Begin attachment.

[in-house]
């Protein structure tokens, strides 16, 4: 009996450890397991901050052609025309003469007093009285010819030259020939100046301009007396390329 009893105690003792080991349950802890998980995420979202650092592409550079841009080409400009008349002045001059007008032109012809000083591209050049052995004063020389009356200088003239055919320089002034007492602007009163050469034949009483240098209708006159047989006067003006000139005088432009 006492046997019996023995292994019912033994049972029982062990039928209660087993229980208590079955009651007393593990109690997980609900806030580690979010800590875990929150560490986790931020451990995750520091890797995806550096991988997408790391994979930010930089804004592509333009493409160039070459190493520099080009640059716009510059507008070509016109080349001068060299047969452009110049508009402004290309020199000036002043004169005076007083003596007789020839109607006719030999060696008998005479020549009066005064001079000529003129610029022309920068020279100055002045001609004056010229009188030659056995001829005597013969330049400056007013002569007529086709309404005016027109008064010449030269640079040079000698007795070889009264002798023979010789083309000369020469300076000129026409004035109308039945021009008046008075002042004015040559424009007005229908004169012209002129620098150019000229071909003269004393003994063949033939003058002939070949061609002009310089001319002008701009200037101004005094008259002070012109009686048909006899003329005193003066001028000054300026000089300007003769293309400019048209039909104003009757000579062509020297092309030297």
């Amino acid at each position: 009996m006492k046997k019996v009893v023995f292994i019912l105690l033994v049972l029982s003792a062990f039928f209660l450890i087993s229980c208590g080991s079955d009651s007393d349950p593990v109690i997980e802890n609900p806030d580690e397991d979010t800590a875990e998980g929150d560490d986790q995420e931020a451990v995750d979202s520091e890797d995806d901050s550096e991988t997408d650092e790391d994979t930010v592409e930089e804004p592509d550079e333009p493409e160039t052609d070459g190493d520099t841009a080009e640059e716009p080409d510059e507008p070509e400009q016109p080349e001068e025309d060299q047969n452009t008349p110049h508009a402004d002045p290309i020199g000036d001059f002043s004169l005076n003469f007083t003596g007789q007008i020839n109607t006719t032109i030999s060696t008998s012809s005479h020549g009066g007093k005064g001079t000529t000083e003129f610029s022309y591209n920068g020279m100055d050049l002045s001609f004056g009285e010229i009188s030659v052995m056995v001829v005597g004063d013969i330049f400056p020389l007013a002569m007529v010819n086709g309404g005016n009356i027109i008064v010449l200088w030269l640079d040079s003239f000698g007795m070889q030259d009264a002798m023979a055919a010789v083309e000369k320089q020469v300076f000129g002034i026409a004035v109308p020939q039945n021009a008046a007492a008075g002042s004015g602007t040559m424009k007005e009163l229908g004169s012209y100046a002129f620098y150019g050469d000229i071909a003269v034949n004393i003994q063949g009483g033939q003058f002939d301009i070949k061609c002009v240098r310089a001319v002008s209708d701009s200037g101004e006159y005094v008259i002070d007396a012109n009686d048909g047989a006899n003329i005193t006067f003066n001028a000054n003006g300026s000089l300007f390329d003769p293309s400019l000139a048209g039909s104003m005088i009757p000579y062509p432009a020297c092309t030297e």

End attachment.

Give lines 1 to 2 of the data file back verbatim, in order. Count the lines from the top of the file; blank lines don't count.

[in-house]
């Protein structure tokens, strides 16, 4: 009996450890397991901050052609025309003469007093009285010819030259020939100046301009007396390329 009893105690003792080991349950802890998980995420979202650092592409550079841009080409400009008349002045001059007008032109012809000083591209050049052995004063020389009356200088003239055919320089002034007492602007009163050469034949009483240098209708006159047989006067003006000139005088432009 006492046997019996023995292994019912033994049972029982062990039928209660087993229980208590079955009651007393593990109690997980609900806030580690979010800590875990929150560490986790931020451990995750520091890797995806550096991988997408790391994979930010930089804004592509333009493409160039070459190493520099080009640059716009510059507008070509016109080349001068060299047969452009110049508009402004290309020199000036002043004169005076007083003596007789020839109607006719030999060696008998005479020549009066005064001079000529003129610029022309920068020279100055002045001609004056010229009188030659056995001829005597013969330049400056007013002569007529086709309404005016027109008064010449030269640079040079000698007795070889009264002798023979010789083309000369020469300076000129026409004035109308039945021009008046008075002042004015040559424009007005229908004169012209002129620098150019000229071909003269004393003994063949033939003058002939070949061609002009310089001319002008701009200037101004005094008259002070012109009686048909006899003329005193003066001028000054300026000089300007003769293309400019048209039909104003009757000579062509020297092309030297």